The growth of the Bengal, or Indian, tiger populations in this region shows that the animals can rebound quickly if given the opportunity, Lohani told OurAmazingPlanet.

"This is a result of the government's commitment to doubling Nepal's tiger numbers [by 2022] and is proof positive that this goal is achievable if grassroots efforts by local communities and rangers on the frontlines of tiger conservation are complemented by high-level political support," he said.

Threats to tigers remain

The group has worked with the Nepalese government and local communities to double the number of guard posts in the park since 2008. Rangers have cracked down on poaching, arresting more 300 poachers and traders in the country in 2011 alone.

However, illegal hunting of the endangered cats throughout their range remains an enormous threat to their survival and is fueled by growing demand for their parts, which are traditionally thought to have medicinal value (despite strong evidence to the contrary), Lohani said.

Camera traps used in the study, published in an announcement by the government of Nepal, also found tigers moving through the Khata wildlife corridor to reach India's Katarniaghat Wildlife Sanctuary.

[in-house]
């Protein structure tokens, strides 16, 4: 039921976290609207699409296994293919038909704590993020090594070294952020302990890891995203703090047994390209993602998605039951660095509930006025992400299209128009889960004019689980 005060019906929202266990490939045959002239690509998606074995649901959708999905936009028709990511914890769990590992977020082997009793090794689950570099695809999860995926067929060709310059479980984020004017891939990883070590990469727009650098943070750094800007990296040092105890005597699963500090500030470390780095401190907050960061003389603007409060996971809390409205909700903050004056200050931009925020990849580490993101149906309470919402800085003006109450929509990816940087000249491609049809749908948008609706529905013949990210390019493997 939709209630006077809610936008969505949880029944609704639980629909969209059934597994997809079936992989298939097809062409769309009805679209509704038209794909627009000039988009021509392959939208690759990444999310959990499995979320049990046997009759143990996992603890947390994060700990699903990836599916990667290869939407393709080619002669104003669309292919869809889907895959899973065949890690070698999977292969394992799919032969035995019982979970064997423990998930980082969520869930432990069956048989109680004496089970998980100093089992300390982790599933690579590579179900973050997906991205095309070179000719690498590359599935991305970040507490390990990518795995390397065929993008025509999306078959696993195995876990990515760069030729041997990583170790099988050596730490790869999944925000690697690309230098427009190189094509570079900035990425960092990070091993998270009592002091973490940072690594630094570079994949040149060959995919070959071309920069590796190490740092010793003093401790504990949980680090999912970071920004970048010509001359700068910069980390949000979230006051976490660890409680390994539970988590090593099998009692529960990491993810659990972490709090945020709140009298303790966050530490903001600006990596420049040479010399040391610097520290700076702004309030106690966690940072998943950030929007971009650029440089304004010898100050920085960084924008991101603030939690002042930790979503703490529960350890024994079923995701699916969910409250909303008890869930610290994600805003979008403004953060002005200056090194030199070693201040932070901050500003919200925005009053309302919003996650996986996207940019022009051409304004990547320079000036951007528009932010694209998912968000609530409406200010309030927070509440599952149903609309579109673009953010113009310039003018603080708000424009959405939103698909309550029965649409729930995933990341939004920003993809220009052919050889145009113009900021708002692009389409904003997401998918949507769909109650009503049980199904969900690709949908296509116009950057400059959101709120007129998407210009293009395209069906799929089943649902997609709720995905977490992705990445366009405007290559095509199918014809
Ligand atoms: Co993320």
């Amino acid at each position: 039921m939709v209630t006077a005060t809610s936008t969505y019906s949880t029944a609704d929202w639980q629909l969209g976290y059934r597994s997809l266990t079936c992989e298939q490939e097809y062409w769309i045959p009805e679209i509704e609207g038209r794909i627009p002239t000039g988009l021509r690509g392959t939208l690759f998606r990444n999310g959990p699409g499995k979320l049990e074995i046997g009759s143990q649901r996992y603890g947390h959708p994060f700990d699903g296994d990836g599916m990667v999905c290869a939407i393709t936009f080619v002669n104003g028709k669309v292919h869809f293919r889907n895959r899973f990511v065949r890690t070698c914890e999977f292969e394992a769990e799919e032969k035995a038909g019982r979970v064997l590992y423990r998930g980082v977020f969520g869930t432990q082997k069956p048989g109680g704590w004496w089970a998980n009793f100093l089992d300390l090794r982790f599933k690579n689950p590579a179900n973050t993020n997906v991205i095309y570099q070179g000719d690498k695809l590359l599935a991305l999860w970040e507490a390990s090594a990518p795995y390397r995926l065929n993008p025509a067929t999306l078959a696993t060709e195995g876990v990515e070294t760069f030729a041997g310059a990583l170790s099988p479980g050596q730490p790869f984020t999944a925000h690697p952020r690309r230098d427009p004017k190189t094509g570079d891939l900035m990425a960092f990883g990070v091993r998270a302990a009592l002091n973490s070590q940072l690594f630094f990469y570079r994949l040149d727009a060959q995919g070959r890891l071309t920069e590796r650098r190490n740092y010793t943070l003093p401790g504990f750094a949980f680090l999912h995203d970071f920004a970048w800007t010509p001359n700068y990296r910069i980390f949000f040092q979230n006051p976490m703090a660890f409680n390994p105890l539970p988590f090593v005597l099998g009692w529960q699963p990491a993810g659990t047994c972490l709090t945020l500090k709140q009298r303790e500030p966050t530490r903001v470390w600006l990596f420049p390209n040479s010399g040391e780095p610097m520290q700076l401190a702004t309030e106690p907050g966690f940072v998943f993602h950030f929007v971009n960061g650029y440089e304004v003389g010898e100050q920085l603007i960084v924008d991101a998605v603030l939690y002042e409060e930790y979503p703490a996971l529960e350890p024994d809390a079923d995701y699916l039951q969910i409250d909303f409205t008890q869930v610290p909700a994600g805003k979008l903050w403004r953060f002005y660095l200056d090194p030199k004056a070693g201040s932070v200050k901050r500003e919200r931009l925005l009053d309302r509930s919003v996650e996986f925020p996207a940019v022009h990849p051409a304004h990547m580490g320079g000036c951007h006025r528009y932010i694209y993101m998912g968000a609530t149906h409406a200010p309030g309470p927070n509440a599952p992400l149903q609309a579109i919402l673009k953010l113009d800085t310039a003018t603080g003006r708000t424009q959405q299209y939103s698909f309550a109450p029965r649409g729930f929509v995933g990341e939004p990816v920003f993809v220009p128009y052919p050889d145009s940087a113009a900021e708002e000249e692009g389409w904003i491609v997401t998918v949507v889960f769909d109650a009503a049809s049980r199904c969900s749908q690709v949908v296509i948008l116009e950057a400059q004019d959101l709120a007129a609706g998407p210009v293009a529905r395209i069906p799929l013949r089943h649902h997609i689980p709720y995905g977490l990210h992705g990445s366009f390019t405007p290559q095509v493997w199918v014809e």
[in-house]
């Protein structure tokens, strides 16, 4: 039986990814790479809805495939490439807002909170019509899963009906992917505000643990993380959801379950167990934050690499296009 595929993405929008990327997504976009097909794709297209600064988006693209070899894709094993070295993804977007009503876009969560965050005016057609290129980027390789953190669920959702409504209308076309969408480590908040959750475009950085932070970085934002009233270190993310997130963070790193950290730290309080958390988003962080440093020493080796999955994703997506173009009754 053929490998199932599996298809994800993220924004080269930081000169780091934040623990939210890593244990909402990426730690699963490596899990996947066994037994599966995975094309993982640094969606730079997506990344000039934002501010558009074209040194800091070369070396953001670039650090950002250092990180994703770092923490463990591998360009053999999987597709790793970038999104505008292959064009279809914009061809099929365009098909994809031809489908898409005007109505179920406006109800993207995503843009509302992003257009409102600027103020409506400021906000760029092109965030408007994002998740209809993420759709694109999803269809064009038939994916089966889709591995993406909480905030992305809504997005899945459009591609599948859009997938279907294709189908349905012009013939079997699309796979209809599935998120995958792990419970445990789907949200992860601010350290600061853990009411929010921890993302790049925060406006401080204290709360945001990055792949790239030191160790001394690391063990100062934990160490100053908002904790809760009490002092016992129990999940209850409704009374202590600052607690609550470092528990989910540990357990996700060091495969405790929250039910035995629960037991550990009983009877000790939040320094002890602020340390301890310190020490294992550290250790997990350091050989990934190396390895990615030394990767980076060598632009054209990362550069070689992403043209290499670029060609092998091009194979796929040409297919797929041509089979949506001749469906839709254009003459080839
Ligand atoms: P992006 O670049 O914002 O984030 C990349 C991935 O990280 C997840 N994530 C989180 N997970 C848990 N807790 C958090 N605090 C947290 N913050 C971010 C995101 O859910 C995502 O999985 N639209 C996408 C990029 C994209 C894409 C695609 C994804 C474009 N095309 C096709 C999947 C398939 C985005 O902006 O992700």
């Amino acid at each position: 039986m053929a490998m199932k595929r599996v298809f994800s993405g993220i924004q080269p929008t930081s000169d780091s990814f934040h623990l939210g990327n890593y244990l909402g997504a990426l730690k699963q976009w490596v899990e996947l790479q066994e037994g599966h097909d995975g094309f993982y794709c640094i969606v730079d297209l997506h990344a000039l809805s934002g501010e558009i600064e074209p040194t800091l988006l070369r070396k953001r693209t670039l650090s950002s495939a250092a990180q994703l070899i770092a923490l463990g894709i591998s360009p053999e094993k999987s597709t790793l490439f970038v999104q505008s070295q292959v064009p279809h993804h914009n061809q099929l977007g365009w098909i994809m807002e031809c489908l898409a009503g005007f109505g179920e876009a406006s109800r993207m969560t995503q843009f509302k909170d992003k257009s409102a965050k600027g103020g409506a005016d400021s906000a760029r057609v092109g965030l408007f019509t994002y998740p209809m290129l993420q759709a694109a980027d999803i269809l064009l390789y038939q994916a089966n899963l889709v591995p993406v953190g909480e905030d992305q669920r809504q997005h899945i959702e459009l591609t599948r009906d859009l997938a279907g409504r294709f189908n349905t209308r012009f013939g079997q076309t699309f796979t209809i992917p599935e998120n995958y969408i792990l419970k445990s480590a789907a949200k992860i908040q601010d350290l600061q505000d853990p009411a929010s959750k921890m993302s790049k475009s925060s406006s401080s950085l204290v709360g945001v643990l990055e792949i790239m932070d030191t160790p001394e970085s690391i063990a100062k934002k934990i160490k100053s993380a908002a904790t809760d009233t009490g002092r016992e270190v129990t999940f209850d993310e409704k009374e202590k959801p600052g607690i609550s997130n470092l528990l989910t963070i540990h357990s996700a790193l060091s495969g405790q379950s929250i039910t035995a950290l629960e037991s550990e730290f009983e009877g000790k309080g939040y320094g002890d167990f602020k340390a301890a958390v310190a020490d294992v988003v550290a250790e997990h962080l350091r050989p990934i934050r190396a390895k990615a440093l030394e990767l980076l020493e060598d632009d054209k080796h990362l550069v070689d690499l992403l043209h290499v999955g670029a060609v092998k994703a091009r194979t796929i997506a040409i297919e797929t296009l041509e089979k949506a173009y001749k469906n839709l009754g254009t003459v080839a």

These wildlife corridors are vital for allowing the animals to move throughout their range, and in the future, the WWF plans to better protect and improve the habitats of these pathways in Nepal and elsewhere, Lohani said.

Tigers identified

Researchers have improved grassland habitats by removing trees and conducting controlled burns over the past few years, which has allowed ungulates and other deer species — a primary food source for tigers — to thrive.

Tigers can have many offspring if they are healthy; photographs by tourists suggest that one Nepalese female has given birth to eight cubs in the past few years, Lohani said.